Highlights from backstage at the Oscars:
Not to diss the below-the-line (i.e. not directors, producers, writers, actors) Oscar winners, but backstage has been on the sedate side during this middle-of-the-show stretch. The host back here announced that supporting actress winner Anne Hathaway had been "called back to her seat," so she won't be facing the formally dressed press until after the show.
Michael Haneke, director of foreign-language film winner "Amour," also had to return to the auditorium and has yet to appear.
Also, the volume was cut on Adele's "Skyfall" performance with the announcement, "I'm really sorry to kill Adele, but we have our winners for sound editing."
Winning "Zero Dark Thirty" sound editor Paul N.J. Ottoson called the tie in his category "extraordinary." Asked why he keeps working with director Kathryn Bigelow, Ottoson says, "Well, we keep winning these" and holds up Oscar. (He also won one for Bigelow's "The Hurt Locker.")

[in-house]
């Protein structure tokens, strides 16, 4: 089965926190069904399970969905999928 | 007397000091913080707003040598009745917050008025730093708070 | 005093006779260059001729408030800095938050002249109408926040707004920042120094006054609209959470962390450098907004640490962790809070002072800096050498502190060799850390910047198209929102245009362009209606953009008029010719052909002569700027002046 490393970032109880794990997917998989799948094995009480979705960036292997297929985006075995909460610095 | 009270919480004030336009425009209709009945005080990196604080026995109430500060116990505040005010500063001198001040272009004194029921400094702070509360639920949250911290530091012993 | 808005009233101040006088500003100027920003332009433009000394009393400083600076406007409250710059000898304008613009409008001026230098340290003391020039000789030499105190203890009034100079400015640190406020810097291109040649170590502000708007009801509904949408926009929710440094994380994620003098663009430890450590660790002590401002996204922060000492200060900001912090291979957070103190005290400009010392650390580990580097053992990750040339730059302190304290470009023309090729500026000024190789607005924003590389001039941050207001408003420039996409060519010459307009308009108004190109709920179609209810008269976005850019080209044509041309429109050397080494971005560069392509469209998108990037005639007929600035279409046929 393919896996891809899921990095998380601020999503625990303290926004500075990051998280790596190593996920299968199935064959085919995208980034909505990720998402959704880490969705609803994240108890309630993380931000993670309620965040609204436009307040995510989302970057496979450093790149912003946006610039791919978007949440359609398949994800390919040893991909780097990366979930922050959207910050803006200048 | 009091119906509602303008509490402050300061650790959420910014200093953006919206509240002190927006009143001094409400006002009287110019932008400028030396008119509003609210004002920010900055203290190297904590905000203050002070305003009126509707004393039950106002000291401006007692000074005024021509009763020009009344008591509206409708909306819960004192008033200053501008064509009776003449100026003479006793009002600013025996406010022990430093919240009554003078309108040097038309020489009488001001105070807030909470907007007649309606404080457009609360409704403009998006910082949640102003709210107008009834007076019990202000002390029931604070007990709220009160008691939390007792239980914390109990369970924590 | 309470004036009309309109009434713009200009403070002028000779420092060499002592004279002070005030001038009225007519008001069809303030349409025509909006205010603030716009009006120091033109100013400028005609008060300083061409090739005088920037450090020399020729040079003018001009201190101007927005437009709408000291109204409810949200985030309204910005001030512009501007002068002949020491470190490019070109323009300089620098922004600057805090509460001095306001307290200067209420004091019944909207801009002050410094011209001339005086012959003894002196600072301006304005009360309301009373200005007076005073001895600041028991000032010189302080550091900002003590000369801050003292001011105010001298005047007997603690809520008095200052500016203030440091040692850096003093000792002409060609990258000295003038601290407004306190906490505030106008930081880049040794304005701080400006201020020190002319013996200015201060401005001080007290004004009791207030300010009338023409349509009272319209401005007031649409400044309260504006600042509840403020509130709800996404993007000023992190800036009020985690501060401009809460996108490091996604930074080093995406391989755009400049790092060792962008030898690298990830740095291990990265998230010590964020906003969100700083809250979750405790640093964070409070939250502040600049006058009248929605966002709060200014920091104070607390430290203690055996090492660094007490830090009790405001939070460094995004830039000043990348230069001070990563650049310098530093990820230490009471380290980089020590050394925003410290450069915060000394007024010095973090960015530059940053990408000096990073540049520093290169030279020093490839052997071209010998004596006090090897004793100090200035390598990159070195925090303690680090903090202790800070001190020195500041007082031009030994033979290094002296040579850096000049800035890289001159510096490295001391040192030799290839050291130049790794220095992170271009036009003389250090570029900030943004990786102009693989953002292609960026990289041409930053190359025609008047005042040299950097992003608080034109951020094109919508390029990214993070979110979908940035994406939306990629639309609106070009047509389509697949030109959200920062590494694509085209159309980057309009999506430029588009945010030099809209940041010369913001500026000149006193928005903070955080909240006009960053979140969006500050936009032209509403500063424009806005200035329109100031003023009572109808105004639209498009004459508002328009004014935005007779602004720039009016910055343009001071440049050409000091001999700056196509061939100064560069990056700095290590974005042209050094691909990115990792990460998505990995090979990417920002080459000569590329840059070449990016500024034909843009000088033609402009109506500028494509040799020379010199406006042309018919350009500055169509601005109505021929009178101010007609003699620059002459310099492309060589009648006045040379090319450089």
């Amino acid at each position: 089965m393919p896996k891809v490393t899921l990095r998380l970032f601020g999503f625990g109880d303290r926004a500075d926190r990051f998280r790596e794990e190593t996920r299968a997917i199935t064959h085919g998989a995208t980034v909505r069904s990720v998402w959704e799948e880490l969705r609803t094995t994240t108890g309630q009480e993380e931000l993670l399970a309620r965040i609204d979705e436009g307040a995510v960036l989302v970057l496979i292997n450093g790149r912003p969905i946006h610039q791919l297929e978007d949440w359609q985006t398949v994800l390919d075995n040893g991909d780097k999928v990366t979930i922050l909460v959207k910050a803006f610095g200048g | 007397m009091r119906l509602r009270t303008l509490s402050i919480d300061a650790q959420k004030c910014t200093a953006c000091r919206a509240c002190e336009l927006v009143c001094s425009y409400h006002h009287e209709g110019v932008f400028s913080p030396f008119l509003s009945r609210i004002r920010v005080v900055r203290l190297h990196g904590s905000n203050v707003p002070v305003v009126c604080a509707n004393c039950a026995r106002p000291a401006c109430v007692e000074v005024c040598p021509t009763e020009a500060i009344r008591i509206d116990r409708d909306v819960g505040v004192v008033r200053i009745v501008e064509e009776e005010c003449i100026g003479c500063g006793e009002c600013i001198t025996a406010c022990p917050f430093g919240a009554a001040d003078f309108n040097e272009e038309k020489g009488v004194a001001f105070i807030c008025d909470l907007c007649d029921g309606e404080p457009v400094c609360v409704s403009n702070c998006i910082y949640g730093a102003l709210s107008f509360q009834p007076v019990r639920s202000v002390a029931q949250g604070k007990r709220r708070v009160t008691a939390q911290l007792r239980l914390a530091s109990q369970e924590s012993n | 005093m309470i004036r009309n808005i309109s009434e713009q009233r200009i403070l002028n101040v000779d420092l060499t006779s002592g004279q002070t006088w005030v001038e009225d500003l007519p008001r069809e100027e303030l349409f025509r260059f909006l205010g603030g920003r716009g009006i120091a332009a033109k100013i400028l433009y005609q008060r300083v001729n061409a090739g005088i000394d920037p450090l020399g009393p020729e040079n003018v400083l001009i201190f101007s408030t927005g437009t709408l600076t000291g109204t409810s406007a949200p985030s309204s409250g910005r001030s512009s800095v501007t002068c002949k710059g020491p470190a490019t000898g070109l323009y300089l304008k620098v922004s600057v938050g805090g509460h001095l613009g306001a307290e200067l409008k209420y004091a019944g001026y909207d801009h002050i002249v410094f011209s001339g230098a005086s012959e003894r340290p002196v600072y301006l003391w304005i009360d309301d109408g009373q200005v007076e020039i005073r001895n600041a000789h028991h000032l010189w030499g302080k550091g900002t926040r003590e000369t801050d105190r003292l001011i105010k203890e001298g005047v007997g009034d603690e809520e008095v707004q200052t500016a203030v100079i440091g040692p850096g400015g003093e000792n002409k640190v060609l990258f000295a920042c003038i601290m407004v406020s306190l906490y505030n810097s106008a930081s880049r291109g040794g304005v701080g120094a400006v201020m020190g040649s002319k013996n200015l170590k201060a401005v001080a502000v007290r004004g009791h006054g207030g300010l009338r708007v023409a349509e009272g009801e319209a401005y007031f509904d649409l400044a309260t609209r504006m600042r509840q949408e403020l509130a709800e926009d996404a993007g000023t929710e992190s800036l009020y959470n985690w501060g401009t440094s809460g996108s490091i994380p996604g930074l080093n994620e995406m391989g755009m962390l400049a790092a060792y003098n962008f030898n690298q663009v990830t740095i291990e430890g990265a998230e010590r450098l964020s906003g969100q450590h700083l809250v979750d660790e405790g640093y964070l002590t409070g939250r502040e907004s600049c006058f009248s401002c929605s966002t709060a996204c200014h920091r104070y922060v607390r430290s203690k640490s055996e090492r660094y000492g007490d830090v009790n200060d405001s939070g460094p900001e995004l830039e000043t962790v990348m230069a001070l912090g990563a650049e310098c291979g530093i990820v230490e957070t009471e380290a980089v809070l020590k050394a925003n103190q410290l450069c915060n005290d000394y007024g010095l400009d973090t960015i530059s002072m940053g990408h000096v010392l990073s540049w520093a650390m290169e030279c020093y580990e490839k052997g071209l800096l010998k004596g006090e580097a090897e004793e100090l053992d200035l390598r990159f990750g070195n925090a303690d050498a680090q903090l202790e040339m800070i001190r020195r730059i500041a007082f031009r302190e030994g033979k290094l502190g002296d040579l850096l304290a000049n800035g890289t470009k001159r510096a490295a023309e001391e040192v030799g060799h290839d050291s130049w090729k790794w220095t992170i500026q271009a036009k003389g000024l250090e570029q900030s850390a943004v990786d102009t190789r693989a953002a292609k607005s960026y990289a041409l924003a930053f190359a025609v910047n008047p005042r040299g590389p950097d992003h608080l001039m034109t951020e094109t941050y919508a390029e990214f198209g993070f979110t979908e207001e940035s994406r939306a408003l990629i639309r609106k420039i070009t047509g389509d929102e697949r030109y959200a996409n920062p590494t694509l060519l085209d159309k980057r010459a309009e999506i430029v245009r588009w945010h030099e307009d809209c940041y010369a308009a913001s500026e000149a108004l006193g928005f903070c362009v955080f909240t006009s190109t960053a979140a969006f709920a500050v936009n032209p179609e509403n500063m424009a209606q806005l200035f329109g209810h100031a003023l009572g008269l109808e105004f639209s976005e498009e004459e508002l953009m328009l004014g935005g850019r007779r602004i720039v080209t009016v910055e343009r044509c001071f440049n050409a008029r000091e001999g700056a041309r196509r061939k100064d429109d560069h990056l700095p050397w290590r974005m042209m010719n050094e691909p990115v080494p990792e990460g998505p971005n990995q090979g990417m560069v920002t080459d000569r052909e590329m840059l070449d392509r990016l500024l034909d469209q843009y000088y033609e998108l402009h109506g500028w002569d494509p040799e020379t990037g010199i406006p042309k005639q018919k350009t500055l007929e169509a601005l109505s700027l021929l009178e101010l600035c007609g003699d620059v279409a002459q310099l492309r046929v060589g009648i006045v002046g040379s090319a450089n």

"Skyfall" sound editing co-winner Per Hallberg on tie: "Any time you get involved in any kind of history making, that would be good."
Karen Baker Landers, the other "Skyfall" sound editing winner, said tie or not, winning an Oscar is, you know, a good thing.
The trio of "Les Miserables" sound editing winners discussed making sure that the great on-set performances made it to the theater.
Editing winner William Goldenberg ("Argo") calls being nominated for that and "Zero Dark Thirty" the same year a "blessing."
The filmmakers behind the winning documentary feature "Searching for Sugar Man" reiterated that the movie's musical subject, Sixto Rodriguez, preferred to watch the Oscars at home because he considered "Sugar Man" director Malik Bendjelloul's film.